A total of ten homemade artisanal Kuflu cheeses were supplied from ten different local producers of Konya province. From these samples, the first Kuflu cheese (MC1) was made from only raw cow’s milk, the second (MC2) from only raw goat’s milk and all the other cheeses were produced from the mixture of raw ewe’s (about 20%) and raw cow’s milk (about 80%). The samples were collected in October 2021 and cheese producers declared that they put these cheeses for sale after they have matured for 3–4 months. Cheese samples were quickly transferred to the laboratory and kept at –20°C until DNA extraction. The images of Kuflu cheeses analyzed in this work are presented in Fig. 1.

Fig. 1. The images of Kuflu cheese samples analyzed in this study.
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Proximate analyses of Kuflu cheeses

The pH values of cheese samples were analyzed by a calibrated pH-meter (Starter 3100 model, Ohaus, Parsippany, NJ, USA). The titratable acidity of samples was determined according to the titration method using 0.1 N NaOH (AOAC, 2016) and expressed as g lactic acid/100 g cheese. As for fat content, it was analyzed by Gerber method (Kleyn et al., 2019). Salt contents of samples were detected using the AgNO3 titration method suggested by Hayaloglu et al. (2005) and the results were provided as the salt content (%) in the dry matter. In addition to these, moisture content was detected by the gravimetric method (AOAC, 2016).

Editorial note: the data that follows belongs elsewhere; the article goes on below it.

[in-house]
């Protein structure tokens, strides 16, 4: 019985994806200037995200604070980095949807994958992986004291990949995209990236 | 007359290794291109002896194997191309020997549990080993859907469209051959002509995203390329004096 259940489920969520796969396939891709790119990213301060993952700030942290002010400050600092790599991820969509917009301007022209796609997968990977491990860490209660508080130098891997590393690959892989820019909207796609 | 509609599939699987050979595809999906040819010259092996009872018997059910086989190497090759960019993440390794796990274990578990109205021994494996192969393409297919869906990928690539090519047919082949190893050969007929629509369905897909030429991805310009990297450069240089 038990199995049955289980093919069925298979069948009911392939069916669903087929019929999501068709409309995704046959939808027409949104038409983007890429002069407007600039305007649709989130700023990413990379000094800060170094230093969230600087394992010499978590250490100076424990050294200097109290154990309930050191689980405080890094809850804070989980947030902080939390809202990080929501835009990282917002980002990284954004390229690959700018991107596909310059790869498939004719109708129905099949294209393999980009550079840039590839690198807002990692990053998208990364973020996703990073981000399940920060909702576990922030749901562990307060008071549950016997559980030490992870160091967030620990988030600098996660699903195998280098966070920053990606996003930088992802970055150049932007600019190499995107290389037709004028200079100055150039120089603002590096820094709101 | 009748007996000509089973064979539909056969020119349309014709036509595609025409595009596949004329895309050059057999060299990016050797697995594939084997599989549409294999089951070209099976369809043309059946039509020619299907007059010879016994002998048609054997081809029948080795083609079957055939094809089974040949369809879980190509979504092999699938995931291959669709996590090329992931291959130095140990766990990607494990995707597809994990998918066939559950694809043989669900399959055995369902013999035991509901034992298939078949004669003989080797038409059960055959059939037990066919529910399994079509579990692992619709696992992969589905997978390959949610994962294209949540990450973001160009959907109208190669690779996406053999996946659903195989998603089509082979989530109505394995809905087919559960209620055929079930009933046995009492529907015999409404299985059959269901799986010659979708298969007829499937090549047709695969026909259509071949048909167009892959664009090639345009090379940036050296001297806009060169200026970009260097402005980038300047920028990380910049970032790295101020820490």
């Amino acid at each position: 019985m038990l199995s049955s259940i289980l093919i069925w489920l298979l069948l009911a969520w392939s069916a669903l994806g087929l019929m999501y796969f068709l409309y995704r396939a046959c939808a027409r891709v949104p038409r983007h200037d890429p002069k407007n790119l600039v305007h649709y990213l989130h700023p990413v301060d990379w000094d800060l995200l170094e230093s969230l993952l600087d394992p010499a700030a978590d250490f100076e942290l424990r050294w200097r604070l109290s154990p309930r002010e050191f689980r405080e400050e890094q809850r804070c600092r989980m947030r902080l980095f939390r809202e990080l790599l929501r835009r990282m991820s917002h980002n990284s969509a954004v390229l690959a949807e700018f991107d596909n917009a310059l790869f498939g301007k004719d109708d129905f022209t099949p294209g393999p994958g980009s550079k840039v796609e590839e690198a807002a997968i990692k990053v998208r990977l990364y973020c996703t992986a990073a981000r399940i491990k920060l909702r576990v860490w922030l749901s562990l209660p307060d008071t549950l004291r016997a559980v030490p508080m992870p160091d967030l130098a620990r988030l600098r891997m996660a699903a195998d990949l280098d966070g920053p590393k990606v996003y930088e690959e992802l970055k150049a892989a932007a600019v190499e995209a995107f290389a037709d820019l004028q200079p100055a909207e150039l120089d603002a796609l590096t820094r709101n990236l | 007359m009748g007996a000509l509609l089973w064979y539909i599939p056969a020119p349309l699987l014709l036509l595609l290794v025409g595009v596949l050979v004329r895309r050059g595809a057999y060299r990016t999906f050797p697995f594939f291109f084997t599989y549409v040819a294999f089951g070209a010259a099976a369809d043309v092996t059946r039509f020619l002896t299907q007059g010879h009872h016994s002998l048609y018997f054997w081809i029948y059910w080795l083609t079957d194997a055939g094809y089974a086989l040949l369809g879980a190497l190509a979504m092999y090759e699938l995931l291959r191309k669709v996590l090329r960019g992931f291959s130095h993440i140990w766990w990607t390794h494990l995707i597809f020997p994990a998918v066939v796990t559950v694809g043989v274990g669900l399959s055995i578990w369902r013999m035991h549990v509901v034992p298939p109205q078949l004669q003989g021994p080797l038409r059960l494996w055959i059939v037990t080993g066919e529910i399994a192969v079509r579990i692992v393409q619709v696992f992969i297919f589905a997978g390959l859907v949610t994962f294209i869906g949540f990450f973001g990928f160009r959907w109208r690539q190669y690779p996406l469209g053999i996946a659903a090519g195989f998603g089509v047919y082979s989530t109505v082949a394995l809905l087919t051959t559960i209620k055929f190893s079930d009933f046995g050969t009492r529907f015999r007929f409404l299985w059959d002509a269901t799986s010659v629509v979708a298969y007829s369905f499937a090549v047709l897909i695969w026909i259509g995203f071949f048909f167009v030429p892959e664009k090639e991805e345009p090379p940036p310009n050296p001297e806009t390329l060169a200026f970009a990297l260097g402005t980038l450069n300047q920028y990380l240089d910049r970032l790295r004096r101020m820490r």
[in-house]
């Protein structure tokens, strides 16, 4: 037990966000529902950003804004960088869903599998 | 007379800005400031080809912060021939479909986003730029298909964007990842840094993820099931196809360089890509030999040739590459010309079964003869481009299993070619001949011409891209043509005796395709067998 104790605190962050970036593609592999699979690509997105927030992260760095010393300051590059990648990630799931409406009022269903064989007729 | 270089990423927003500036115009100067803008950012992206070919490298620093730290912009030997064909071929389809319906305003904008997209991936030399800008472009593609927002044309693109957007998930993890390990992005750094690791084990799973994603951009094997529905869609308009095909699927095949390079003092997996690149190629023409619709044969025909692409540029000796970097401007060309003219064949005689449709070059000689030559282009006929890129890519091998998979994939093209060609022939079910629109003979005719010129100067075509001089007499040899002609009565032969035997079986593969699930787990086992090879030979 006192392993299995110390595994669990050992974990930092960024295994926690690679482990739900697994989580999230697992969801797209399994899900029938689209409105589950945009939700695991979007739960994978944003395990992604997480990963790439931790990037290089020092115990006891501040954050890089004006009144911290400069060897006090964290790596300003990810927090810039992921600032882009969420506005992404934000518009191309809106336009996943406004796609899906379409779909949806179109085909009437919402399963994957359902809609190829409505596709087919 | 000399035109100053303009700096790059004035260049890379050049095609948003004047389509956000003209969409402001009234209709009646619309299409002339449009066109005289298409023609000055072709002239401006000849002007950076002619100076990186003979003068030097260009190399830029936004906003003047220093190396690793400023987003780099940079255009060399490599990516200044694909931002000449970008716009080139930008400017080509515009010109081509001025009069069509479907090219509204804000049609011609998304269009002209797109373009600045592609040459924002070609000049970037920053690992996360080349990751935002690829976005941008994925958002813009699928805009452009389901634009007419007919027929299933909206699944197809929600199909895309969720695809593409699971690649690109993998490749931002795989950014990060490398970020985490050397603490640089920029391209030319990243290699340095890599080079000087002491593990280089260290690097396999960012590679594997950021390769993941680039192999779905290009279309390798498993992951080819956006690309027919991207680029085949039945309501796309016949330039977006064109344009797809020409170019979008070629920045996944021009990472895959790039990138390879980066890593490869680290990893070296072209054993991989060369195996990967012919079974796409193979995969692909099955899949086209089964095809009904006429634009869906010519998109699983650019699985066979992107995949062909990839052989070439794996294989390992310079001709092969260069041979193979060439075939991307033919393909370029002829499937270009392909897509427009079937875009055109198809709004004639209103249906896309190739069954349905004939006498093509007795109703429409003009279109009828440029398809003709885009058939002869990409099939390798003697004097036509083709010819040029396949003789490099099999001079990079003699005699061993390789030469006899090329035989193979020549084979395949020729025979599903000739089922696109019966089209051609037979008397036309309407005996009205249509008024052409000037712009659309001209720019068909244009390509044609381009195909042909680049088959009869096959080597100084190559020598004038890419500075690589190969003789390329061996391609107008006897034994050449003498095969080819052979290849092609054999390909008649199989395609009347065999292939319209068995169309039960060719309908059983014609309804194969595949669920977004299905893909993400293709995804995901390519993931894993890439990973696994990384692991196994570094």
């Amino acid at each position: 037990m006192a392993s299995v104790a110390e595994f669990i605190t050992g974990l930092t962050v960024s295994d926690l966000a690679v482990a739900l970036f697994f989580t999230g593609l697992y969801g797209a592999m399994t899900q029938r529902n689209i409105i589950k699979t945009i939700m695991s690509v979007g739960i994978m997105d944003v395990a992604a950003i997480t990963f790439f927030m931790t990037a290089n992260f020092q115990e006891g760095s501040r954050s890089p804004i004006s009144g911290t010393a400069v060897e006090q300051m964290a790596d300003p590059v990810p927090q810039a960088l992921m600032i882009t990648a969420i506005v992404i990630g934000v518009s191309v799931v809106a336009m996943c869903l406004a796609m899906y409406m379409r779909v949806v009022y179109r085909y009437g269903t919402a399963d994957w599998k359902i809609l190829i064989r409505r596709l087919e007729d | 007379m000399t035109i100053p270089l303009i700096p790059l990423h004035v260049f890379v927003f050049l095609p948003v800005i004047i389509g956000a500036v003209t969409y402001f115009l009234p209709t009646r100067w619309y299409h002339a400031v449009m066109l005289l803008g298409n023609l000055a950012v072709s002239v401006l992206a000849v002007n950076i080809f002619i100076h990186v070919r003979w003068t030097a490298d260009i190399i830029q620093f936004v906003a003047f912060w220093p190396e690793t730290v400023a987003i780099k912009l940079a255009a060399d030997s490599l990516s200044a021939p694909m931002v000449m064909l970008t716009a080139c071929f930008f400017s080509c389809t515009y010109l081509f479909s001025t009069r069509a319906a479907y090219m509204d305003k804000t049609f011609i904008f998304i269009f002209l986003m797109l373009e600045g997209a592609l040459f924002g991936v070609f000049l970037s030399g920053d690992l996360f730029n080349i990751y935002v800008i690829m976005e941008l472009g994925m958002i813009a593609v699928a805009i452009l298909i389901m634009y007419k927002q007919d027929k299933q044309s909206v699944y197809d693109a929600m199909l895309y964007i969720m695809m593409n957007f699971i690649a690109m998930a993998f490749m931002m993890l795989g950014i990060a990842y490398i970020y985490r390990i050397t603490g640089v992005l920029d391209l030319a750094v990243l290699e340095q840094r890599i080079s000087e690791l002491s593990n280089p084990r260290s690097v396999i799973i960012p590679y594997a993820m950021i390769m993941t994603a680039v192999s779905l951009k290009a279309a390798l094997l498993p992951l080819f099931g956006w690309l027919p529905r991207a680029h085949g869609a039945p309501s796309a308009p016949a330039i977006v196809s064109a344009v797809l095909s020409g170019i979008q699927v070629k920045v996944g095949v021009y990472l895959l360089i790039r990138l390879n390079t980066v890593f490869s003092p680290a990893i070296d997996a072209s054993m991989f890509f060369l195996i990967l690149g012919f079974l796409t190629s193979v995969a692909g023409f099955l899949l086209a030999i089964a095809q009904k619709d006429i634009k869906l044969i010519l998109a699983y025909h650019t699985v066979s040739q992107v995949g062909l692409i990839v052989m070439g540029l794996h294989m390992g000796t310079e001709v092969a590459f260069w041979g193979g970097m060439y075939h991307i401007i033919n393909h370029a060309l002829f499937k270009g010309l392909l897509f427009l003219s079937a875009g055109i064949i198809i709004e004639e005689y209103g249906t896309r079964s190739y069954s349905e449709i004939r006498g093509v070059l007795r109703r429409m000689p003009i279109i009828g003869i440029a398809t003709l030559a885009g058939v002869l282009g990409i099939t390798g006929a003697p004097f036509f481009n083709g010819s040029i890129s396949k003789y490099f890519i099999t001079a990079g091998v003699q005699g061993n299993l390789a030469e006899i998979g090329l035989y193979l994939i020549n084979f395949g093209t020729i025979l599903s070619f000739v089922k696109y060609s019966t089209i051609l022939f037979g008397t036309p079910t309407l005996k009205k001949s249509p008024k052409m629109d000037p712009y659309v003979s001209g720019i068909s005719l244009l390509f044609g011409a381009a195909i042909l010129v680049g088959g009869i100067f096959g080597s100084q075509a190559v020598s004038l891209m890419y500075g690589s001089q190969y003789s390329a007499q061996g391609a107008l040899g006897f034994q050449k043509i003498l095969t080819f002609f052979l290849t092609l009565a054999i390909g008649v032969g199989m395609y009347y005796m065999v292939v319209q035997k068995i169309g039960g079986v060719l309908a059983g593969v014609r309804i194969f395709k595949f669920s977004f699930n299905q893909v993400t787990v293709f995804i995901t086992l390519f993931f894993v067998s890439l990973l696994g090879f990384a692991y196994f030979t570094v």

DNA extractions from cheese samples

For extraction of total DNA directly from Kuflu cheese samples, the GeneMATRIX Bacterial DNA Purification Kit (EURX, Molecular Biology Products, Toronto, ON, Canada) was utilized based on the kit manufacturer’s instructions. Samples were taken from different points of the cheeses to represent the whole cheese.

Bacterial 16S rRNA gene amplification and sequencing

The V3-V4 hyper-variable regions of the 16S rRNA gene were used for the examination of bacterial composition in Kuflu cheese samples (Demirci et al., 2022). (5’): TCG TCG GCA GCG TCA GAT GTG TAT AAG AGA CAG CCT ACG GGN GGC WGC AG and (5’): GTC TCG TGG GCT CGG AGA TGT GTA TAA GAG ACA GGA CTA CHV GGG TAT CTA ATC C were used as forward and reverse primers, respectively. After amplification with specific primers, purification was performed. At the index PCR step, the Nextera XT index kit (FC-131-1001/FC-131-1002) specific to Illumina technology was used. Library preparation and sequencing were performed using the NovaSeq Reagent kit according to the Illumina 16S metagenomic sequencing library protocol based on the yielding 2×250-bp (paired-end reads).